What are those traits that make one business leader see new opportunities, while others either complacently function in the shrinking market, or worry about their declining share in the market?
Is it that most business leaders are stricken by the tendency to conform to how a given industry function? Or is it that the innovators have a different perspective as compared to most existing market-competing logic.
To know if you think like an innovator does, ask yourself the following questions. Examine if each of these guidelines help you see where the opportunities lie, rather than constraints based on your usual market wisdom.
1. Do you Conform? Or do you just Deconstruct or Restructure?
Are you one of those business leaders who start with the analysis of the industry as is? Do you begin with estimating whether the industry is shrinking or growing? Do you begin with the structure first and conform to the conventional methods of devising a strategy?
Or, do you remind yourself that benchmarks exist only because someone created them. Hence structures can be changed, benchmarks broken, industries reshaped and businesses increased, even by individual firms. Professionals who innovate realize that conforming to shared industry logic, restricts creative thinking of possibilities and profits.
As a writer, when I started writing, I couldn’t think beyond books. I still have a mental block around writing fiction for instance. Simply because the industry logic for the longest time was that no writer can write both fiction and non-fiction equally well. So, do I simply accept the assumed norms of the writing and stifle my creativity as well as potential revenue? Or instead, do I hone my skill in the craft of of anecdotal non-fiction or creative non-fiction as a style?
If I’m an innovator, I will do the latter.
2. Do you compete or do you create?
Most organizations try to compete for the market share. Because they accept industry structure as it is, they forget that nobody can constantly outperform others. It also means that trying constantly to compete will lead to almost copying what your competitors are doing. On the other hand, the white spaces, or the untapped markets where you can easily expand to, are not even being considered because no one’s looking at them.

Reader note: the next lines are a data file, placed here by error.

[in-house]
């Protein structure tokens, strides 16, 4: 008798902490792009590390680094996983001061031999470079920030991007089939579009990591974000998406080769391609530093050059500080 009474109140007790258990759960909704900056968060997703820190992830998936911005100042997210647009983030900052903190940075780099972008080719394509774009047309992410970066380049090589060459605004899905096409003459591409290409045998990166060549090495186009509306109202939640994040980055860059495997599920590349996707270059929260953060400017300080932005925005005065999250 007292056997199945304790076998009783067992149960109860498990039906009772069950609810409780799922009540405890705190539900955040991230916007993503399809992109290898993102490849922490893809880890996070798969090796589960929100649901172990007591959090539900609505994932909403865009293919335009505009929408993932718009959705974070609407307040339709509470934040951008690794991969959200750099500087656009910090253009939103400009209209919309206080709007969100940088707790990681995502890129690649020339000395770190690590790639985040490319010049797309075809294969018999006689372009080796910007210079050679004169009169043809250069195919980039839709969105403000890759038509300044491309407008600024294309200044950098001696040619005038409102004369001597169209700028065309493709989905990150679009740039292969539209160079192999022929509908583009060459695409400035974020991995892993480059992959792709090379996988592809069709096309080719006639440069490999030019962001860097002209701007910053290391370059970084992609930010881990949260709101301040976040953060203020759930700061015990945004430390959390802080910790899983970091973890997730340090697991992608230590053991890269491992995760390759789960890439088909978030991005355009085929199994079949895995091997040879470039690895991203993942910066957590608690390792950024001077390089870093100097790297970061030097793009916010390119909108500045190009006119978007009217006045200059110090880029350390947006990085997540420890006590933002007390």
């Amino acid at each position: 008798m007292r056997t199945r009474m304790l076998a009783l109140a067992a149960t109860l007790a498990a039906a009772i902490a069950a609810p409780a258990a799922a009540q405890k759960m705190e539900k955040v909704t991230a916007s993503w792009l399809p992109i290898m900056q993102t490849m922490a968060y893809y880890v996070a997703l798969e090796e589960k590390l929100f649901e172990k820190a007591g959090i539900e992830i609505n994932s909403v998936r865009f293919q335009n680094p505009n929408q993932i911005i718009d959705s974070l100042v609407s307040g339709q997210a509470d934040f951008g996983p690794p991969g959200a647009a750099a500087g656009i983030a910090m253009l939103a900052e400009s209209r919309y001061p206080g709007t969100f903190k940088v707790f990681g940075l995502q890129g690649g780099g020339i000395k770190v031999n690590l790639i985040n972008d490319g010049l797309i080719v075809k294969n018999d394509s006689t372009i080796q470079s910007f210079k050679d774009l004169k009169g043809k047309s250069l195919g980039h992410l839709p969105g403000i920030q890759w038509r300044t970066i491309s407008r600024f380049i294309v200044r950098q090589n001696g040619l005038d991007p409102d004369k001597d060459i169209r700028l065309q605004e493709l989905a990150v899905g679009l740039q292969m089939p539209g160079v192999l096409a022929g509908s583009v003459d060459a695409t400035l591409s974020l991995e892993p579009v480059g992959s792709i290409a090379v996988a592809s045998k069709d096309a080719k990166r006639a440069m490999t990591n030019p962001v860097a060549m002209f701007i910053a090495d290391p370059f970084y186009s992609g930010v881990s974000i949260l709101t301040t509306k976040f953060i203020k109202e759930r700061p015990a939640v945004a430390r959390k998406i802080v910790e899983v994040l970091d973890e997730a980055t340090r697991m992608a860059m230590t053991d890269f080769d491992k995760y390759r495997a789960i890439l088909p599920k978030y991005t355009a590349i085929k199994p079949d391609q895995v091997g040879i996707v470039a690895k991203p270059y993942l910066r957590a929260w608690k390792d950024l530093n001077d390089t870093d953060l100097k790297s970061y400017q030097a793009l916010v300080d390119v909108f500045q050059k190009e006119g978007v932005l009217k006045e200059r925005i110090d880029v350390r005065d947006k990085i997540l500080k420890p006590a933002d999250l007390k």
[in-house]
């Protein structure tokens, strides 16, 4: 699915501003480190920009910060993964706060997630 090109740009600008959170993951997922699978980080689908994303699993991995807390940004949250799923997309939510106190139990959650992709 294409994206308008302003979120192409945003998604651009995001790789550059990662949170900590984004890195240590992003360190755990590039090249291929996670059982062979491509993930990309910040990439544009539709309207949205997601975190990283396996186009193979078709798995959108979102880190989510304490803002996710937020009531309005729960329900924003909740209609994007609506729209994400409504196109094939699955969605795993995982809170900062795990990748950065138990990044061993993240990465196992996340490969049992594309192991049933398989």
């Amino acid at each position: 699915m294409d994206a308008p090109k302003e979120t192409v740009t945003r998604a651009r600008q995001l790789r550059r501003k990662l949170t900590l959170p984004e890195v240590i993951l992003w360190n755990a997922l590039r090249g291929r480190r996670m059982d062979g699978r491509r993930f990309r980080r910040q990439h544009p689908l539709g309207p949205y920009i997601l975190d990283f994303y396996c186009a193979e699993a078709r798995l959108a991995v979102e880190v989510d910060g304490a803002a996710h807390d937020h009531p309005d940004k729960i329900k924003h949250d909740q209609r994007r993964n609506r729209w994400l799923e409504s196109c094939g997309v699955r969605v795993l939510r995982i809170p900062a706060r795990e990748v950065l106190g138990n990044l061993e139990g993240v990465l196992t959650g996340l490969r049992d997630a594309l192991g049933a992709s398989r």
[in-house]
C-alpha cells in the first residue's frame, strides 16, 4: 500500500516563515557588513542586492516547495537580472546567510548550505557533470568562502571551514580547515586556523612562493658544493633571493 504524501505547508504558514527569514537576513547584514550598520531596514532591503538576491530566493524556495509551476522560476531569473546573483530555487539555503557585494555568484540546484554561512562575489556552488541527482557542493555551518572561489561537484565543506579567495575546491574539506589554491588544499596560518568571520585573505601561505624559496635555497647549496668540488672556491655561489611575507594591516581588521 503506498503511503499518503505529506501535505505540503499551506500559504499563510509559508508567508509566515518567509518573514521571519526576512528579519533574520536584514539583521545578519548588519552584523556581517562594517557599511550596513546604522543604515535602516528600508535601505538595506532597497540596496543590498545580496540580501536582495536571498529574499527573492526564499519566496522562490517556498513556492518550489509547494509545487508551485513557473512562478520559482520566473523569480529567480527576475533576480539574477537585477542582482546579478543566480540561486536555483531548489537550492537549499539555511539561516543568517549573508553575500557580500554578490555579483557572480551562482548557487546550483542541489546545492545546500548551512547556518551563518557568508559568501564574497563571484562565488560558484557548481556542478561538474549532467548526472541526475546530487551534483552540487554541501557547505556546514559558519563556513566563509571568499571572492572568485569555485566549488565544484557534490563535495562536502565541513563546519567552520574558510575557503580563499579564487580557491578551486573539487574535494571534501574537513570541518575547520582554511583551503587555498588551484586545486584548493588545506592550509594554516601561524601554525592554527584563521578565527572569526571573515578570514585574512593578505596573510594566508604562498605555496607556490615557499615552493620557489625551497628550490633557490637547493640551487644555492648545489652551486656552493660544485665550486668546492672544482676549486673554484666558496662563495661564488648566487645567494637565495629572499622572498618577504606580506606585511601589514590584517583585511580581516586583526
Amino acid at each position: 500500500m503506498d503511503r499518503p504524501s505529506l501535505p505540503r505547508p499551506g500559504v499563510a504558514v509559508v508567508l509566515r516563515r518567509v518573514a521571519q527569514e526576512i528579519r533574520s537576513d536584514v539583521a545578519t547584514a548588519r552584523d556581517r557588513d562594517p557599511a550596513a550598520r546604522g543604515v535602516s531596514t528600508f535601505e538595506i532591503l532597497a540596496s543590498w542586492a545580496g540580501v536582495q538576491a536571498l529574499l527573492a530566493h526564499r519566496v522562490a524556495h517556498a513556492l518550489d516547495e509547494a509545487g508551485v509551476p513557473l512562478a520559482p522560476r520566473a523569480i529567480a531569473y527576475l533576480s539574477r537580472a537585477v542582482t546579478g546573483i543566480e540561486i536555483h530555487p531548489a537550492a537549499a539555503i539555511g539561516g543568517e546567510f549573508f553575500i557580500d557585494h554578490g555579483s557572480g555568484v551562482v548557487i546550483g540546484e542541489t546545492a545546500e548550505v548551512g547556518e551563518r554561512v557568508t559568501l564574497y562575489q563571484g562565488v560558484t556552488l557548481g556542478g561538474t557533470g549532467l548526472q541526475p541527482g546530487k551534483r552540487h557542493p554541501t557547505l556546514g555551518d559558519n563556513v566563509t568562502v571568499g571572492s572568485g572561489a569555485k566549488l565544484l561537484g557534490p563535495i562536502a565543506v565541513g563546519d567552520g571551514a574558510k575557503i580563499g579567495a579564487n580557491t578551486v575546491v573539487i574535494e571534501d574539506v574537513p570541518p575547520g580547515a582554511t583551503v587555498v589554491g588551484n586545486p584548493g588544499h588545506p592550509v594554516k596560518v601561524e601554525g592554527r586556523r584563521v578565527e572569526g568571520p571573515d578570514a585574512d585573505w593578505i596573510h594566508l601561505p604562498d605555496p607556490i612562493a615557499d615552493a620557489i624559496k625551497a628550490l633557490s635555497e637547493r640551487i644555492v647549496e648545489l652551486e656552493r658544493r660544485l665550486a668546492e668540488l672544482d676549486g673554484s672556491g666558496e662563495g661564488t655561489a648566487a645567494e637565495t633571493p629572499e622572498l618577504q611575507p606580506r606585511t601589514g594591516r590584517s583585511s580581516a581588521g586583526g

Competitive advantage is dead because it makes a business complacent about it. It drives insecurity and reduces the ability to take risk and create something new. In an attempt to secure the competitive edge, managers will often start looking at what are the other players in the market doing, rather than what’s the buyer looking for, or which other kinds of buyers can be catered to.
Think of Uber stepping into UberEats. From a cab aggregator, they are expanding also into food delivery. The day may not be far before they also start helping people move and pack.
If and when that happens, Uber will have carved an entirely new niche. They will have a business model around helping people who don’t have a truck load of belongings when they move houses. Students for instance, will usually not want to do multiple trips, nor rent a large transport vehicle when they don’t have that much stuff to transport. Sharing a transportation vehicle randomly also has its problems. If they can uber with all their stuff in a single trip, I promise you, they won’t stop raving about it.
Creative innovators, create. They use the existing competitive advantage to get into and build markets or products that are needed. They focus on trenching new niches and thereby making competition irrelevant. They focus on creating world class products and services and everyone who looks at what they’ve made, just can’t stop talking about it.
3. Do you try to hog the larger share of the pie, or do you simply bake a bigger pie?
Since we’re talking pies and cakes, let me tell you something about my mum and her cakes too. Markets and cakes are not much different after all. We all want a share, you see.
At home, we kids really love, the cakes my mum bakes. When we were growing up, we often had friends over at our place. Sometimes we would bicker (we were children, we were allowed to bicker you see :P), about who got the largest piece. My mom, in response would bake a larger cake the next time we anticipated friends. At one point, my mum had to start doing it professionally because so many of us wanted her cakes.
Are you like us kids, who just want to keep fighting over your existing customers and market shares? Or are you someone who sees opportunities like my mum? Someone who simply increases the size of the market, by discovering other potential buyers who may not originally have fitted into the ‘definition’ of customers.
Does your business only bother about CSAT scores or do you look at problems of the non-customers which you may be able to solve. Read up more about it in Chetan Walia’s “White Space Business Model” to see how a JV of the Krishna Group and Maruti Suzuki, shot up from 60 m USD to 1 b USD within a decade. All they did was convert non-customers to customers.
4. Do you create and trench new niche even if it costs you slightly more? Do you also continue to focus on the reduction of the cost?
Let’s revisit my mum’s cakes. When she began baking them professionally, she started with the regular fine, white flour, till one of these days one of my friends asked if she had a healthier option for white flour. Mum experimented with whole wheat flour. Next came diabetic options like ‘sugar free’ and other non-carb sweeteners. ‘Eggless’ cakes are anyway a big thing in India.
Result? Mum’s cakes were getting differentiated. Also, because she was using whole-wheat flour (cheaper in India), no eggs, no sugar, the cost went down. She wasn’t trading one off for the other. Her differentiation strategy was not